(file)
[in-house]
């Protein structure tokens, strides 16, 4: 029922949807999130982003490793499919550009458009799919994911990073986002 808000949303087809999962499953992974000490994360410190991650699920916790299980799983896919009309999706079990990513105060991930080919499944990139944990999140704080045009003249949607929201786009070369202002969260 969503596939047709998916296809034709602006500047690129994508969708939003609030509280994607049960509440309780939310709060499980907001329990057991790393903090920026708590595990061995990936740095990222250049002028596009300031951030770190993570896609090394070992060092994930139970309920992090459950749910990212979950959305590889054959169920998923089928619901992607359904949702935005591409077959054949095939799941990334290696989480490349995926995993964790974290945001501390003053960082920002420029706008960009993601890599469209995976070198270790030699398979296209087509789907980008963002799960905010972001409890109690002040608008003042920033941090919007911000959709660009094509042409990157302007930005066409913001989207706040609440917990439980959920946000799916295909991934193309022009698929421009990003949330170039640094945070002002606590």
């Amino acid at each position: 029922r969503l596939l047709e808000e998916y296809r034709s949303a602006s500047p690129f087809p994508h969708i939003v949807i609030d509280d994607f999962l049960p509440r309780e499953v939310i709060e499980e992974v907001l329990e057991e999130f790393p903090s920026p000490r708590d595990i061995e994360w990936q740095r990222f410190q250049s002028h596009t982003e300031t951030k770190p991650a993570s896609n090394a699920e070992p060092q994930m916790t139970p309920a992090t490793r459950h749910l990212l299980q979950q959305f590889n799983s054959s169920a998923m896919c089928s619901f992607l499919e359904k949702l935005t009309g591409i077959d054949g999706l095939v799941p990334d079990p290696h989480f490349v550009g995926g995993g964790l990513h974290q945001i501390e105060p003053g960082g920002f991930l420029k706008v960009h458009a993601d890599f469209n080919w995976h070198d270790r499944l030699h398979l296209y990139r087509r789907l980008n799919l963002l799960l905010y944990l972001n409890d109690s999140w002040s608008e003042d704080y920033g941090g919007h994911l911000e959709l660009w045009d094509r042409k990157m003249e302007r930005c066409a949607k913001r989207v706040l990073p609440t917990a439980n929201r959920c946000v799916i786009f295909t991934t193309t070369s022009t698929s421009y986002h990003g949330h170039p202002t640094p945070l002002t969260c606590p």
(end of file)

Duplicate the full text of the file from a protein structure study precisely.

[in-house]
């Protein structure tokens, strides 16, 4: 029922949807999130982003490793499919550009458009799919994911990073986002 808000949303087809999962499953992974000490994360410190991650699920916790299980799983896919009309999706079990990513105060991930080919499944990139944990999140704080045009003249949607929201786009070369202002969260 969503596939047709998916296809034709602006500047690129994508969708939003609030509280994607049960509440309780939310709060499980907001329990057991790393903090920026708590595990061995990936740095990222250049002028596009300031951030770190993570896609090394070992060092994930139970309920992090459950749910990212979950959305590889054959169920998923089928619901992607359904949702935005591409077959054949095939799941990334290696989480490349995926995993964790974290945001501390003053960082920002420029706008960009993601890599469209995976070198270790030699398979296209087509789907980008963002799960905010972001409890109690002040608008003042920033941090919007911000959709660009094509042409990157302007930005066409913001989207706040609440917990439980959920946000799916295909991934193309022009698929421009990003949330170039640094945070002002606590």
């Amino acid at each position: 029922r969503l596939l047709e808000e998916y296809r034709s949303a602006s500047p690129f087809p994508h969708i939003v949807i609030d509280d994607f999962l049960p509440r309780e499953v939310i709060e499980e992974v907001l329990e057991e999130f790393p903090s920026p000490r708590d595990i061995e994360w990936q740095r990222f410190q250049s002028h596009t982003e300031t951030k770190p991650a993570s896609n090394a699920e070992p060092q994930m916790t139970p309920a992090t490793r459950h749910l990212l299980q979950q959305f590889n799983s054959s169920a998923m896919c089928s619901f992607l499919e359904k949702l935005t009309g591409i077959d054949g999706l095939v799941p990334d079990p290696h989480f490349v550009g995926g995993g964790l990513h974290q945001i501390e105060p003053g960082g920002f991930l420029k706008v960009h458009a993601d890599f469209n080919w995976h070198d270790r499944l030699h398979l296209y990139r087509r789907l980008n799919l963002l799960l905010y944990l972001n409890d109690s999140w002040s608008e003042d704080y920033g941090g919007h994911l911000e959709l660009w045009d094509r042409k990157m003249e302007r930005c066409a949607k913001r989207v706040l990073p609440t917990a439980n929201r959920c946000v799916i786009f295909t991934t193309t070369s022009t698929s421009y986002h990003g949330h170039p202002t640094p945070l002002t969260c606590p």